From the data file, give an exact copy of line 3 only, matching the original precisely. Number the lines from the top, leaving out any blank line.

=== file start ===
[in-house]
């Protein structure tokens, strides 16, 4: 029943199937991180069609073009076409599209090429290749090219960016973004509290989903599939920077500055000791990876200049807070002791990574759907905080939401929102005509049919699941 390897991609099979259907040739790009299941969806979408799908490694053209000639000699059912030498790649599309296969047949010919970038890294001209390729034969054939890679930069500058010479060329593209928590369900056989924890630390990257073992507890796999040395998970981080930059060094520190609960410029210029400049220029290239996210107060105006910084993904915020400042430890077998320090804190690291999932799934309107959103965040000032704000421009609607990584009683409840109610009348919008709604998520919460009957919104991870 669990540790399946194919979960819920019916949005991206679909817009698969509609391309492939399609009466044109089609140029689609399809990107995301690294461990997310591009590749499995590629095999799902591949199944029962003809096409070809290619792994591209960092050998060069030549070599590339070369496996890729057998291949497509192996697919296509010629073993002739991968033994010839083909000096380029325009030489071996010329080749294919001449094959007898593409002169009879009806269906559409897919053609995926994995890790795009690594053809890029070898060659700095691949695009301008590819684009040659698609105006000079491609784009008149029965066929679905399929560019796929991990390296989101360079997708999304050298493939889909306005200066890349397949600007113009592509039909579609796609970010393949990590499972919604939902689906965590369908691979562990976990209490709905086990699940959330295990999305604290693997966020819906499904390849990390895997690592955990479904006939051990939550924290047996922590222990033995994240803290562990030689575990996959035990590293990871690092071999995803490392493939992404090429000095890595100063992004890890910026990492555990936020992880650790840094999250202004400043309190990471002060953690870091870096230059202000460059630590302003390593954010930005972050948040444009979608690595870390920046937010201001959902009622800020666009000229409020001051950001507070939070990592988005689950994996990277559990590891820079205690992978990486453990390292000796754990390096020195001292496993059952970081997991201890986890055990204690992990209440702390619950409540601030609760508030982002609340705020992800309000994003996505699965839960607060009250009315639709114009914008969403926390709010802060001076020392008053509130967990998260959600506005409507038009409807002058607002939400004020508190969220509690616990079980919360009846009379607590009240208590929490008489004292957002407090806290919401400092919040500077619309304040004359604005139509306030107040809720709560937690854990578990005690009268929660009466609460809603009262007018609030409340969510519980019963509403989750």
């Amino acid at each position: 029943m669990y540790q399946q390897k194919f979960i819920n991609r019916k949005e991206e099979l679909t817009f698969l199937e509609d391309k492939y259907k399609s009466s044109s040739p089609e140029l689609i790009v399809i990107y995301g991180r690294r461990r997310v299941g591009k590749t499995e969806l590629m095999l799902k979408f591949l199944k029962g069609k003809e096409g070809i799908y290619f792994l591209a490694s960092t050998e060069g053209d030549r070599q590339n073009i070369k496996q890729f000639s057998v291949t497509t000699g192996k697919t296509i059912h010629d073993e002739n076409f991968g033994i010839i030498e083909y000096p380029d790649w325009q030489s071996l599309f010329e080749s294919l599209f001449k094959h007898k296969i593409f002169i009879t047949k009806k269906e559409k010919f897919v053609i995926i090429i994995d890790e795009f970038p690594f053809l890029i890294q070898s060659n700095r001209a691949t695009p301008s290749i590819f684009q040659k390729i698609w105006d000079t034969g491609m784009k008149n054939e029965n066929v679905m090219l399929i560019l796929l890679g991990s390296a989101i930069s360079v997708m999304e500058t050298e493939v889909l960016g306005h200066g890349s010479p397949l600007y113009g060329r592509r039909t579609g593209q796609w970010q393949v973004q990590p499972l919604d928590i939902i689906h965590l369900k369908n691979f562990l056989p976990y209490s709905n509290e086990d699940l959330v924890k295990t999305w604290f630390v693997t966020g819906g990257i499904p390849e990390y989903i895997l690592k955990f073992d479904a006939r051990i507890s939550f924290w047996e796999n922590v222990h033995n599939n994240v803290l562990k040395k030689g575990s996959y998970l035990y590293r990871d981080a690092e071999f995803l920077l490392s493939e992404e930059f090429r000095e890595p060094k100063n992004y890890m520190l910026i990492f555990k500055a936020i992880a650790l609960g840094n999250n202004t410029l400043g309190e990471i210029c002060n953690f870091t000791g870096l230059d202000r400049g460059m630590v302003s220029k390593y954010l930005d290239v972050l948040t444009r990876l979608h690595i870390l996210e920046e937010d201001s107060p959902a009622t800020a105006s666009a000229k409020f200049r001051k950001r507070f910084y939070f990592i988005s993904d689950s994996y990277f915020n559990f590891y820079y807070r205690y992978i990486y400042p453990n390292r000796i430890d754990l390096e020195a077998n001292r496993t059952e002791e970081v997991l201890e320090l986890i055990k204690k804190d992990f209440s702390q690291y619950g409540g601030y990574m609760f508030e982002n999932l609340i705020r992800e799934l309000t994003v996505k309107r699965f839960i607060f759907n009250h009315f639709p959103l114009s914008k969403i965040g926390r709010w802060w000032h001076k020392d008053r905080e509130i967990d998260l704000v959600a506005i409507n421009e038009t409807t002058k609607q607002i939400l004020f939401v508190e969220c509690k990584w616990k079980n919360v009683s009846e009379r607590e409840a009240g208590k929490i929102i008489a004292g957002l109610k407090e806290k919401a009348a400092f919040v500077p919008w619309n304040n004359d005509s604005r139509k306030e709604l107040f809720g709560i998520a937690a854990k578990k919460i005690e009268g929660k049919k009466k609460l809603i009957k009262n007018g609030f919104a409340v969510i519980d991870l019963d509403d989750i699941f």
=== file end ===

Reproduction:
């Amino acid at each position: 029943m669990y540790q399946q390897k194919f979960i819920n991609r019916k949005e991206e099979l679909t817009f698969l199937e509609d391309k492939y259907k399609s009466s044109s040739p089609e140029l689609i790009v399809i990107y995301g991180r690294r461990r997310v299941g591009k590749t499995e969806l590629m095999l799902k979408f591949l199944k029962g069609k003809e096409g070809i799908y290619f792994l591209a490694s960092t050998e060069g053209d030549r070599q590339n073009i070369k496996q890729f000639s057998v291949t497509t000699g192996k697919t296509i059912h010629d073993e002739n076409f991968g033994i010839i030498e083909y000096p380029d790649w325009q030489s071996l599309f010329e080749s294919l599209f001449k094959h007898k296969i593409f002169i009879t047949k009806k269906e559409k010919f897919v053609i995926i090429i994995d890790e795009f970038p690594f053809l890029i890294q070898s060659n700095r001209a691949t695009p301008s290749i590819f684009q040659k390729i698609w105006d000079t034969g491609m784009k008149n054939e029965n066929v679905m090219l399929i560019l796929l890679g991990s390296a989101i930069s360079v997708m999304e500058t050298e493939v889909l960016g306005h200066g890349s010479p397949l600007y113009g060329r592509r039909t579609g593209q796609w970010q393949v973004q990590p499972l919604d928590i939902i689906h965590l369900k369908n691979f562990l056989p976990y209490s709905n509290e086990d699940l959330v924890k295990t999305w604290f630390v693997t966020g819906g990257i499904p390849e990390y989903i895997l690592k955990f073992d479904a006939r051990i507890s939550f924290w047996e796999n922590v222990h033995n599939n994240v803290l562990k040395k030689g575990s996959y998970l035990y590293r990871d981080a690092e071999f995803l920077l490392s493939e992404e930059f090429r000095e890595p060094k100063n992004y890890m520190l910026i990492f555990k500055a936020i992880a650790l609960g840094n999250n202004t410029l400043g309190e990471i210029c002060n953690f870091t000791g870096l230059d202000r400049g460059m630590v302003s220029k390593y954010l930005d290239v972050l948040t444009r990876l979608h690595i870390l996210e920046e937010d201001s107060p959902a009622t800020a105006s666009a000229k409020f200049r001051k950001r507070f910084y939070f990592i988005s993904d689950s994996y990277f915020n559990f590891y820079y807070r205690y992978i990486y400042p453990n390292r000796i430890d754990l390096e020195a077998n001292r496993t059952e002791e970081v997991l201890e320090l986890i055990k204690k804190d992990f209440s702390q690291y619950g409540g601030y990574m609760f508030e982002n999932l609340i705020r992800e799934l309000t994003v996505k309107r699965f839960i607060f759907n009250h009315f639709p959103l114009s914008k969403i965040g926390r709010w802060w000032h001076k020392d008053r905080e509130i967990d998260l704000v959600a506005i409507n421009e038009t409807t002058k609607q607002i939400l004020f939401v508190e969220c509690k990584w616990k079980n919360v009683s009846e009379r607590e409840a009240g208590k929490i929102i008489a004292g957002l109610k407090e806290k919401a009348a400092f919040v500077p919008w619309n304040n004359d005509s604005r139509k306030e709604l107040f809720g709560i998520a937690a854990k578990k919460i005690e009268g929660k049919k009466k609460l809603i009957k009262n007018g609030f919104a409340v969510i519980d991870l019963d509403d989750i699941f």